Substance abuse treatment makes financial sense as well. Every $1 invested in substance abuse treatment reduces the costs of drug-related crime, criminal justice costs, and theft by $4 to $7. The average cost of 1 year of methadone maintenance treatment is $4,700 per person. The cost of 1 year of imprisonment per person is about $18,400. When health care savings are added in, total savings can exceed costs by a ratio of 12 to 1 (NIDA, 1999).
Another compelling reason for providing substance abuse treatment is that these programs are a good way to reach drug users and their partners with other HIV prevention messages and interventions. Participation in these interventions offered in the treatment setting is associated with reduced drug- and sex-related risk behaviors (Calsyn et al., 1992; El-Bassel and Schilling, 1992; Malow et al., 1994; McCusker et al., 1992). One of the most consistent findings of both behavioral and serologic studies is that early entry and longer duration of treatment are associated with protection from HIV infection (Metzger et al., 1998). For example, twenty years of data collected in the Bronx, New York, show that longer time in treatment is associated with a lower likelihood of HIV infection (Hartel and Schoenbaum, 1998). The strongest protective associations against HIV in this population were early entry and continuous stay in methadone treatment plus higher methadone doses (80 milligrams or higher per day).
Despite clear evidence regarding the utility and effectiveness of substance abuse treatment in helping users reduce or eliminate their drug use and helping them address a host of other problems, significant barriers remain for IDUs to fully obtain these services. For example, data from the Substance Abuse and Mental Health Services Administration's (SAMHSA) National Household Survey on Drug Abuse (NHSDA) show that in 1996, more than 5.3 million people with severe substance abuse problems needed treatment services. However, only 37 percent received such treatment (Epstein and Gfroerer, 1998). Less than 20 percent of opiate-dependent individuals are in methadone maintenance (NIH, 1997). Many IDUs cannot afford privately-funded services, and limitations in funding restrict the number of publicly funded slots. Even for those IDUs who are in treatment, the processes and procedures associated with participation may be daunting. For example, waiting lists, delays in admissions and lengthy and cumbersome intake processes can discourage drug users from seeking treatment. Many communities strenuously resist the introduction of drug treatment facilities in their neighborhoods, and this limits the availability of treatment for many IDUs. State and federal funding of substance abuse treatment is insufficient to make treatment available to all who need it.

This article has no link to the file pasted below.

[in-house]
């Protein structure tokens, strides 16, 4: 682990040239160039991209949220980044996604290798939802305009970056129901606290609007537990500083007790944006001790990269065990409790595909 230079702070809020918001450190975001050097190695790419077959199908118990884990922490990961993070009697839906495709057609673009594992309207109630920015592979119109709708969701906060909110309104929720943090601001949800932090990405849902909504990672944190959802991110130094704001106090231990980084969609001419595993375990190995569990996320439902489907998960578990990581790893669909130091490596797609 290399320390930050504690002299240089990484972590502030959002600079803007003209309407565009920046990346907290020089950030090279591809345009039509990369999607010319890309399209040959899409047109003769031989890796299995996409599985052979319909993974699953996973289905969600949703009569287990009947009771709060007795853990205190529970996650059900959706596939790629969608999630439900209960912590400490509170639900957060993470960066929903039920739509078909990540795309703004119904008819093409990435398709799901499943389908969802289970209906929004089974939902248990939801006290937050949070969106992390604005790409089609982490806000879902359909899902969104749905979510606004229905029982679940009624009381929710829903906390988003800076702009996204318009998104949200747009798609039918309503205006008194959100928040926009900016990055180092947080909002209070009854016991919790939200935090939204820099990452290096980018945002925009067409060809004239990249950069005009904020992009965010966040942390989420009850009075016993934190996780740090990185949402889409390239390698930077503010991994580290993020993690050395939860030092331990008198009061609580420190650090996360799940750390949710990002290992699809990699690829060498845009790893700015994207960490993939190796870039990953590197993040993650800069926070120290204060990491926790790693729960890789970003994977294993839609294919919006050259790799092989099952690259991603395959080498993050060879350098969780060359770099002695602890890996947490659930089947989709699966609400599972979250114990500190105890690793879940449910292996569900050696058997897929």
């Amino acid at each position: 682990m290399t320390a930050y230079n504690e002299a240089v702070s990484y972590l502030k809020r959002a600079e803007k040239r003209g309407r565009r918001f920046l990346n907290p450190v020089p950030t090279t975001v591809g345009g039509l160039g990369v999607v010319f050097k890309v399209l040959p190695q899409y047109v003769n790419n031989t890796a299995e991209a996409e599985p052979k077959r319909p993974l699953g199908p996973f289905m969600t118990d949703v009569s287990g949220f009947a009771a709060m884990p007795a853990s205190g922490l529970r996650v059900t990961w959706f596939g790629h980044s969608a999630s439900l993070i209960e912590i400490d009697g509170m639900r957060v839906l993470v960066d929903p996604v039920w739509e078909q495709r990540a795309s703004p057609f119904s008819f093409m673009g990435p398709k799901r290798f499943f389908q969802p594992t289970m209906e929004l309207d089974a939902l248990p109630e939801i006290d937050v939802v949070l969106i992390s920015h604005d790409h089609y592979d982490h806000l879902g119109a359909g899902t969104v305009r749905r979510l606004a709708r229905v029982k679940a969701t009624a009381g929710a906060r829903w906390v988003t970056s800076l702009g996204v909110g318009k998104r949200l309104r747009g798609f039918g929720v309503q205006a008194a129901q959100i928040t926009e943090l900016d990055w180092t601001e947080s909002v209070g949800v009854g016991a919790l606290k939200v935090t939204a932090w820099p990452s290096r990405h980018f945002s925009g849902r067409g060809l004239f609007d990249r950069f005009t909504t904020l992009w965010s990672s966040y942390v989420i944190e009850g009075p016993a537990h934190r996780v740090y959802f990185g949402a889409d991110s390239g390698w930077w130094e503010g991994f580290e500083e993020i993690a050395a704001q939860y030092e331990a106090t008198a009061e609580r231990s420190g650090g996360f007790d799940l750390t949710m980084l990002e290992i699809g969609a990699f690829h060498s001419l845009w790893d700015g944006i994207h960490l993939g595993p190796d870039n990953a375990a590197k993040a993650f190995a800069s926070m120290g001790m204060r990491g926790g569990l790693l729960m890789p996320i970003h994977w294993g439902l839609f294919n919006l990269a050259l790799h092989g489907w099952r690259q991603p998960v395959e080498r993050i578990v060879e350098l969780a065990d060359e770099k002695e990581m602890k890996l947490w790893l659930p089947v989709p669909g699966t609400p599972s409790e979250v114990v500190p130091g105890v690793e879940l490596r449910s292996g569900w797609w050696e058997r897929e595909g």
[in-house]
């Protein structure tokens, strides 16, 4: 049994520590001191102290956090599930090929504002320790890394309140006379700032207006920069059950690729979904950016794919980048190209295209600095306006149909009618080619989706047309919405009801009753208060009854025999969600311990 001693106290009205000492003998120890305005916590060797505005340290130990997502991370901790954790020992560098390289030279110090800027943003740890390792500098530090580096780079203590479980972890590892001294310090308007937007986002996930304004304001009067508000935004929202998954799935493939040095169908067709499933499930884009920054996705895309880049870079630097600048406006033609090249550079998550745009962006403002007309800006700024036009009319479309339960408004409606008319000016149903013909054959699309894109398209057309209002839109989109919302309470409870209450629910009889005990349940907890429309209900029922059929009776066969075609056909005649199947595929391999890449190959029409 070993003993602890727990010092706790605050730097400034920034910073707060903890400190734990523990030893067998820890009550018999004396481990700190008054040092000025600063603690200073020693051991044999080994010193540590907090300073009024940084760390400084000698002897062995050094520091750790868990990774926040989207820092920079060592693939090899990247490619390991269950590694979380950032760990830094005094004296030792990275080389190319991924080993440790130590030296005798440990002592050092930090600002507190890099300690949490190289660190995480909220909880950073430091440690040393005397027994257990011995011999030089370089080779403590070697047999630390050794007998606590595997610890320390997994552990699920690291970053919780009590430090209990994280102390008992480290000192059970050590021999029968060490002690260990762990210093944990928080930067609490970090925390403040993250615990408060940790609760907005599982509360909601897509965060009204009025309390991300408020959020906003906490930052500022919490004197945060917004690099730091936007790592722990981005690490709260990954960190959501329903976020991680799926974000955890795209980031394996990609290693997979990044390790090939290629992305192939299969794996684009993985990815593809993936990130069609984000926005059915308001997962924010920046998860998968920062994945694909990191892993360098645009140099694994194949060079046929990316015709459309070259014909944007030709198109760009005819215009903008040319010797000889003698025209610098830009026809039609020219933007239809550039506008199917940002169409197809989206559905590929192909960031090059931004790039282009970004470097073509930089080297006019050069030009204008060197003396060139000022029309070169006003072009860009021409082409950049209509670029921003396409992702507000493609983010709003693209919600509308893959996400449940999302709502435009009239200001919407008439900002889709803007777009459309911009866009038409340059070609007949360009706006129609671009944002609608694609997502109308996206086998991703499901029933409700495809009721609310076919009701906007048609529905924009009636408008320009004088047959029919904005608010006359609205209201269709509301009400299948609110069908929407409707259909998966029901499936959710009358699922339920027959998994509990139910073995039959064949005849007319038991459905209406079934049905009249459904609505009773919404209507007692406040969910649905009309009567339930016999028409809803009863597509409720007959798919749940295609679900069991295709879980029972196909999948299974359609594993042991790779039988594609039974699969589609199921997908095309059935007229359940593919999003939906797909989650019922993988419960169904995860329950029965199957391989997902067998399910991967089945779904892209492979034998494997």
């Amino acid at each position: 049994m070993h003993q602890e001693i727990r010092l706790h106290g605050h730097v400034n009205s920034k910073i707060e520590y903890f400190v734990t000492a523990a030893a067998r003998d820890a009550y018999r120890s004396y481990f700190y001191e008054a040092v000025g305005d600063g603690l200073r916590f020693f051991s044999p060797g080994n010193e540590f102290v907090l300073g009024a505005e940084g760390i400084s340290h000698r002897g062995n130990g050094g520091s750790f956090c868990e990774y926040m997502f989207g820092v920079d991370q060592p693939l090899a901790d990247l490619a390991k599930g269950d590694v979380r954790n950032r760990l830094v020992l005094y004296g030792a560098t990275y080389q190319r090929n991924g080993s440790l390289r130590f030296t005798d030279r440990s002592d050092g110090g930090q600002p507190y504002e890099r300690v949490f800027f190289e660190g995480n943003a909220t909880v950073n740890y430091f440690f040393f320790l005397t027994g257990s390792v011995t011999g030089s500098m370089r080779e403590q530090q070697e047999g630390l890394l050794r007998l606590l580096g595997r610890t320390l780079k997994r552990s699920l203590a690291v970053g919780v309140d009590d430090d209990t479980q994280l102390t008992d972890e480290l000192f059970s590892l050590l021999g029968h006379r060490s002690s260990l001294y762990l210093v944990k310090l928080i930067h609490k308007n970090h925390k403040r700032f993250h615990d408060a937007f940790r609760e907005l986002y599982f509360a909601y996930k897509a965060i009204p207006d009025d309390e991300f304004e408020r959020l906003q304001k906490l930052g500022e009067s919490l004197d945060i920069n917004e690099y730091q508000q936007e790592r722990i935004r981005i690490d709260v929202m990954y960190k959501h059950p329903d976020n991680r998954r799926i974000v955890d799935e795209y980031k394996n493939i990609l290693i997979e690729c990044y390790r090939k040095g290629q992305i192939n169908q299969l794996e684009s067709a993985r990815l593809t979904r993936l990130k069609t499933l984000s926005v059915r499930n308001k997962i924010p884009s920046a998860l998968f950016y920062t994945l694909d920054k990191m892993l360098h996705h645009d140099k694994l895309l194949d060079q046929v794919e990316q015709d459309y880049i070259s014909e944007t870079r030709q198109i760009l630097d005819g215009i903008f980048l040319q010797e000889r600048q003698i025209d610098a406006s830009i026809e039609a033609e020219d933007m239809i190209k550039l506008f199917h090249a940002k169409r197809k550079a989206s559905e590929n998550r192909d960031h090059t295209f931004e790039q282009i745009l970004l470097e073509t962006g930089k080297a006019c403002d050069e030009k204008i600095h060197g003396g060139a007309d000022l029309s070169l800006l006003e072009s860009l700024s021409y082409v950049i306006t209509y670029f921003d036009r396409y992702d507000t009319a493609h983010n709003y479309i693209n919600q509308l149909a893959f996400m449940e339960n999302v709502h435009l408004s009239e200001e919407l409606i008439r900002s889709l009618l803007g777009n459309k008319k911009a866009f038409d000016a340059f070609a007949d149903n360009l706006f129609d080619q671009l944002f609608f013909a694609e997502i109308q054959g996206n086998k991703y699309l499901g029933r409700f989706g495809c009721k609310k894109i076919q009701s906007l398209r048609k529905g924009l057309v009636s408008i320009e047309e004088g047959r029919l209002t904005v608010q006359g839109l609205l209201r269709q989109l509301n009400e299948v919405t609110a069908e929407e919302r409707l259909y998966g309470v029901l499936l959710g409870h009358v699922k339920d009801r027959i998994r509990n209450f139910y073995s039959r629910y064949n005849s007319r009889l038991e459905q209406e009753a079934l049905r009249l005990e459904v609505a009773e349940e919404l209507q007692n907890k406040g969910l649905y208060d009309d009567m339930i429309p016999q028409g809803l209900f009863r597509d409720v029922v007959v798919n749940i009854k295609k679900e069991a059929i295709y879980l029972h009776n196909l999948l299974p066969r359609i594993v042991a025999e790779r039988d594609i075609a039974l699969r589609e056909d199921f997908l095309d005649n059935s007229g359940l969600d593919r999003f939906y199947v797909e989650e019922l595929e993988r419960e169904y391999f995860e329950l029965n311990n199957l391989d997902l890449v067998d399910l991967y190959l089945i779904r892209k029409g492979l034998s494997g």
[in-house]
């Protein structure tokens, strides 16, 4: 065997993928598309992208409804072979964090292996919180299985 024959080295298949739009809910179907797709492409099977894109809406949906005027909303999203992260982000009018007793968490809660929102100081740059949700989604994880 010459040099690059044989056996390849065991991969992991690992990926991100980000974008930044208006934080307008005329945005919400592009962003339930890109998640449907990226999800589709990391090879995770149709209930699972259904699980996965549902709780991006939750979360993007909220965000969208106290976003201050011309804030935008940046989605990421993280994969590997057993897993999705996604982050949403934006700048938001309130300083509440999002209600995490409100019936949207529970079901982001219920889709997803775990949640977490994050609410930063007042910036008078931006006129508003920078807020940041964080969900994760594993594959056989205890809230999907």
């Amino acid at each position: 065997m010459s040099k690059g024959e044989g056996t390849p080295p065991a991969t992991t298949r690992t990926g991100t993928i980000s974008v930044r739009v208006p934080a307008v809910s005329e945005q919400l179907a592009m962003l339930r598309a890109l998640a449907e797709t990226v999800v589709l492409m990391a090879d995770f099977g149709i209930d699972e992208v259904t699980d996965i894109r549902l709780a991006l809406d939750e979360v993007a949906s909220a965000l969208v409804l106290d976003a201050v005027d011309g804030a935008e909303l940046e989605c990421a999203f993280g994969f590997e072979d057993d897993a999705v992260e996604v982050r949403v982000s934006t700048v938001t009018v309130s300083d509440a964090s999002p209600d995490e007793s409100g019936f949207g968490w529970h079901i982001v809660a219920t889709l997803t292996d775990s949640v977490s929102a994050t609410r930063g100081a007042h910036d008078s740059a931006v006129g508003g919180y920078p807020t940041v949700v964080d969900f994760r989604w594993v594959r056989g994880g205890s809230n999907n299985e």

The effectiveness of substance abuse treatment depends on many factors, including its goals, the length of time treatment lasts, the doses of medications that may be prescribed, links to other services, and the characteristics of the user. Limitations in all of these areas may pose significant barriers. For example, an IDU in a methadone maintenance program may receive adequate medication but not the behavioral counseling or the case management and referral to other medical, psychological, and social services that are necessary for full and effective treatment. Or, he or she may receive lower methadone doses, which compared to doses of 80-100 milligrams, are less effective (Strain et al., 1999).
Many IDUs do not participate in conventional service systems that provide treatment and prevention services or medical, mental health, or social welfare services. This is due partly to funding and capacity limitations on the part of the service systems and partly to barriers that limit IDUs' ability to use these systems. IDUs' own attitudes and life circumstances also determine the extent to which they use or are reached by conventional service systems. The overwhelming priorities of obtaining and using the drugs they are addicted to often prevent IDUs from seeking services, such as HIV prevention, that may seem abstract or unimportant in comparison. In addition, the stigma and negative attitudes of service providers that are experienced by many IDUs leads them to mistrust government agencies and conventional service systems and be reluctant to obtain services. Thus, to effectively provide prevention, treatment, and care services to IDUs, it is essential to bring the services to IDUs in the settings in which they live and socialize.